The Institute of Museum and Library Services funded a two-year project for five teams (each made up of two librarians, one of whom specialized in data services, and a faculty researcher) from four institutions (Purdue University, University of Oregon, University of Minnesota, and Cornell University) to examine the data information literacy needs of graduate student researchers. After identifying the needs of their audience each team developed a tailored approach to bring instruction to their respective graduate students. The involvement of a faculty researcher in each team and pre-instruction interviews of graduate students ensured that the program developed was indeed relevant to researchers' real world data needs. This poster outlines the learning outcomes identified and highlights the instructional approaches taken by the teams. Attendees will learn which data management skills span across the science disciplines and learn of unique needs encountered by researchers in the subjects of Natural Resources, Civil Engineering, Ecology, Electrical and Computer Engineering, and Agricultural and Biological Engineering. The description of the variety of instructional programs also provides an assortment of options for attendees to take back to their home institutions.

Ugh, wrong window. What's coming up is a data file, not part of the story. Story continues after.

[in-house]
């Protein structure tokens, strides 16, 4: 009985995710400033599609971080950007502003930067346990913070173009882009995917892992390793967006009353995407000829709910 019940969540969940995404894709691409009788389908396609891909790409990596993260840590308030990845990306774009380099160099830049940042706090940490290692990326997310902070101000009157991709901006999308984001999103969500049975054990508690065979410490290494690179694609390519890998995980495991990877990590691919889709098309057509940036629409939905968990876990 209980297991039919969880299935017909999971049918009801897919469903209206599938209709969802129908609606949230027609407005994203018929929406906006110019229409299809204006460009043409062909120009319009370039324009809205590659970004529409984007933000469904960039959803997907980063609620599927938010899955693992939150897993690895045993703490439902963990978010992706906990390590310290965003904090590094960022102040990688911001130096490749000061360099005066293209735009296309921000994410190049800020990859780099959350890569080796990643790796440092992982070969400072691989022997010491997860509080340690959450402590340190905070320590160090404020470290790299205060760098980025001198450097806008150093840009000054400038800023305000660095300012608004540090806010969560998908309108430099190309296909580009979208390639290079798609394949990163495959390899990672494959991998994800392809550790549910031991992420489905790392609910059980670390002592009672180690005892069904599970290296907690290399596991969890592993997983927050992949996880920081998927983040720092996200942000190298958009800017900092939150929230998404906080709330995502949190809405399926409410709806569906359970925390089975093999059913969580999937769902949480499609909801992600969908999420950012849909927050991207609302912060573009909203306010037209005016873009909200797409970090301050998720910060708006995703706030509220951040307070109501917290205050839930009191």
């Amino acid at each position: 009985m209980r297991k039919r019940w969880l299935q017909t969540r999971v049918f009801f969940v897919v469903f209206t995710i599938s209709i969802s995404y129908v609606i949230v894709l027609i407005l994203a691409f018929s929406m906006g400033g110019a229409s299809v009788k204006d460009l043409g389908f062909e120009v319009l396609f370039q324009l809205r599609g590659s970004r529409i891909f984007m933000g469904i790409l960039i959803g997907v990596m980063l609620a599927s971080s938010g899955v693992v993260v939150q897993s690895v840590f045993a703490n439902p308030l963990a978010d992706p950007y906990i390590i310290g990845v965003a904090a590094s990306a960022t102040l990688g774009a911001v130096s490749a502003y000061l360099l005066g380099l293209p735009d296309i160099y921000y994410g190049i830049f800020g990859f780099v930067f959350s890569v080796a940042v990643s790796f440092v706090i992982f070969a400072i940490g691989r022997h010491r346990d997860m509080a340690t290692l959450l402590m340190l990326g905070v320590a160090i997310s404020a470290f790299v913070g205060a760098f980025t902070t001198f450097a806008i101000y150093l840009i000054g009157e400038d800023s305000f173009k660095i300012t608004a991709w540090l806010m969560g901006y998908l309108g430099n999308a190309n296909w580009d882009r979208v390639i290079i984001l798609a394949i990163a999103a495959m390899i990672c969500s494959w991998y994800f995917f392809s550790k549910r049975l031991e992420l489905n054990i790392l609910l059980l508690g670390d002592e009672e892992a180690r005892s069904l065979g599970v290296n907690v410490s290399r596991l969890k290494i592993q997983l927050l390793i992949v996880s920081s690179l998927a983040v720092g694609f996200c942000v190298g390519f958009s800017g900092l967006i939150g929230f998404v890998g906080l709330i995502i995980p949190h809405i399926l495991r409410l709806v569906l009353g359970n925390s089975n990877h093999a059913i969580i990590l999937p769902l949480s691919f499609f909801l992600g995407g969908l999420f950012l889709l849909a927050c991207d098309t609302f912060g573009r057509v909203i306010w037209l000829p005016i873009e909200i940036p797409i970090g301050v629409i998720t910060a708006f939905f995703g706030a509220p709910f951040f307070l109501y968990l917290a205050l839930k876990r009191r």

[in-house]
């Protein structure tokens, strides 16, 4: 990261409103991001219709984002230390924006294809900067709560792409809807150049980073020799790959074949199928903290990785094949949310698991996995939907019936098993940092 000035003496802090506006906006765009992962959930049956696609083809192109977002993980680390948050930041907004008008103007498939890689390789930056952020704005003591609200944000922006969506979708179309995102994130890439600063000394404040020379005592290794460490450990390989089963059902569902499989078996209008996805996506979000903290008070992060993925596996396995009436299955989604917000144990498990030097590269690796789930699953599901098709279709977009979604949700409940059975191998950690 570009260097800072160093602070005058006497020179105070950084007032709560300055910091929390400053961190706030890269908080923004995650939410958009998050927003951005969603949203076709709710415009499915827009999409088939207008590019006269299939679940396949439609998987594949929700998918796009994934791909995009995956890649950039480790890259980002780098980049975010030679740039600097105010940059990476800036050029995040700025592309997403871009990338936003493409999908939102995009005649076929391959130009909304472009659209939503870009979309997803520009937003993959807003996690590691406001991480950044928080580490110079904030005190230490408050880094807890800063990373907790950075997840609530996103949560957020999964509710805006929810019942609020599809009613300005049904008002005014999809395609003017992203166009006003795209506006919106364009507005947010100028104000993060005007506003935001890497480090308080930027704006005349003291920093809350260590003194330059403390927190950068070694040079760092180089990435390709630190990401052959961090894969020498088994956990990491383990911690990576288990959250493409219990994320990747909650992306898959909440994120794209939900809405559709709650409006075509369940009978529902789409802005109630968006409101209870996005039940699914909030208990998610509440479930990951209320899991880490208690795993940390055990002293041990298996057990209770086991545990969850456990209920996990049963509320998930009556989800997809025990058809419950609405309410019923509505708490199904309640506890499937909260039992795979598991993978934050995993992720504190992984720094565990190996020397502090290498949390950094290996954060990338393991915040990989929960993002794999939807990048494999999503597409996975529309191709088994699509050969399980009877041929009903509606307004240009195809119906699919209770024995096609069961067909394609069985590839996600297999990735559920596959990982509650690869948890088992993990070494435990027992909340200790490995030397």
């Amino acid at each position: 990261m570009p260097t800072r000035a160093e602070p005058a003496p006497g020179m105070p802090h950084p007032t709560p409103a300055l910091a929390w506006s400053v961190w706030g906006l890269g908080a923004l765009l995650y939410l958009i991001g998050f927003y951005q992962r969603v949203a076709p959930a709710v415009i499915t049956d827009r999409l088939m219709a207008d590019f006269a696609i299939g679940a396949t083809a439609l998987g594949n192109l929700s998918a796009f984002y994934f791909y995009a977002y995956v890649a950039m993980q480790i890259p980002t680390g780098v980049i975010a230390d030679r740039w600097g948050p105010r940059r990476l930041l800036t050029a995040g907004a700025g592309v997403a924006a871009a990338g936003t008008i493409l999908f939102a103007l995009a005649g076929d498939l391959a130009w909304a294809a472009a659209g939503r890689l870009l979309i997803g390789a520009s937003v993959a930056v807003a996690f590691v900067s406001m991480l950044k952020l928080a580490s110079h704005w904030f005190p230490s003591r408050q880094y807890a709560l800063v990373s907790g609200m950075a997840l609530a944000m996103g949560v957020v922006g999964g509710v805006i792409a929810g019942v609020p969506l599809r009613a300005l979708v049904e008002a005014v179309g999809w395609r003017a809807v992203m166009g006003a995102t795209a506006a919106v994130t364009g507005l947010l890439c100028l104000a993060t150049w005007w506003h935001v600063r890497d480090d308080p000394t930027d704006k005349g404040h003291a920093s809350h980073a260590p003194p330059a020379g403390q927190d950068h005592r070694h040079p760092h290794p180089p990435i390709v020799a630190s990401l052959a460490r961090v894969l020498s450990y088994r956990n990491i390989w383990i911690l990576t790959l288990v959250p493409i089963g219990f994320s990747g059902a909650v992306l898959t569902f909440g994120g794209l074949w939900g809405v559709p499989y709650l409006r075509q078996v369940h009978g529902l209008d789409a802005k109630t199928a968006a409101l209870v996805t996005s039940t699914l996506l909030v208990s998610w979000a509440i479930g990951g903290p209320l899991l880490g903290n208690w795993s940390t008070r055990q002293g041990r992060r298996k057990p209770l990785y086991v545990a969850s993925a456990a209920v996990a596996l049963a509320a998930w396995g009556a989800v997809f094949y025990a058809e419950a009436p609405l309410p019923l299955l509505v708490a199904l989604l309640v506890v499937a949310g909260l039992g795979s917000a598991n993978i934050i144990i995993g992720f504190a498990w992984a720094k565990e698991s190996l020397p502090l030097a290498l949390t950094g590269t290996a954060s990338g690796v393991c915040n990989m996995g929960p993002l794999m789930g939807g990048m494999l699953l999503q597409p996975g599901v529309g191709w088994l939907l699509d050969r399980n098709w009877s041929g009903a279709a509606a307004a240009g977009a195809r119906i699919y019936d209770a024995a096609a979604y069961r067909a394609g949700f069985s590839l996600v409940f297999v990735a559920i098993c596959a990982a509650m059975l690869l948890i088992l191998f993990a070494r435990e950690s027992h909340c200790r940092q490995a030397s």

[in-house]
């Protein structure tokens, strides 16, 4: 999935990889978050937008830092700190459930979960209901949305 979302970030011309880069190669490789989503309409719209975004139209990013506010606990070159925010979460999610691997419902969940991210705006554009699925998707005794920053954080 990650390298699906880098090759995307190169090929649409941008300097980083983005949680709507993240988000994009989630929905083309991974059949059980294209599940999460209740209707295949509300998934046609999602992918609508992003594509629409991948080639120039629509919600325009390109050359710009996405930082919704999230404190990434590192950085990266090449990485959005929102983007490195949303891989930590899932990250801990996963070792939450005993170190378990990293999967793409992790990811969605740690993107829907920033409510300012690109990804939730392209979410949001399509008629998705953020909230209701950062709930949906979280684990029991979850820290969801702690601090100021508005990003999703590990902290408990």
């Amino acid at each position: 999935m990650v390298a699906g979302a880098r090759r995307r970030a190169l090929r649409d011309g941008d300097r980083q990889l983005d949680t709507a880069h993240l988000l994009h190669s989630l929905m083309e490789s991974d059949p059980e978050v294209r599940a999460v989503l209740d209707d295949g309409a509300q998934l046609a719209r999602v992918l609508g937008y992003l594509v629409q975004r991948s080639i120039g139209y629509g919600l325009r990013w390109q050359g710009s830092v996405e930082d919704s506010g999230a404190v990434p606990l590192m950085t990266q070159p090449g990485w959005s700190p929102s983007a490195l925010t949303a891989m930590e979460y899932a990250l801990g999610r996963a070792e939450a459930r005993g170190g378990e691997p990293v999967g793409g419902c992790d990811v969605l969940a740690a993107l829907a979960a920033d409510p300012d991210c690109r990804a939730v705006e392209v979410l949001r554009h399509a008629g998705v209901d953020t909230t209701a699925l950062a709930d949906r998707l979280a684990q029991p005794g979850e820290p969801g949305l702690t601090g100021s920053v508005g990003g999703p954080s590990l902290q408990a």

libraries, data, information, literacy, curation, management, stewardship, documentation, metadata, education, intervention, curriculum, graduate students, DIL, poster
Date of this Version
Carlson, Jake; Wright, Sarah; Westra, Brian; and Jeffryes, Jon, "Data Information Literacy: Multiple Paths to a Single Goal" (2013). Libraries Faculty and Staff Presentations. Paper 12.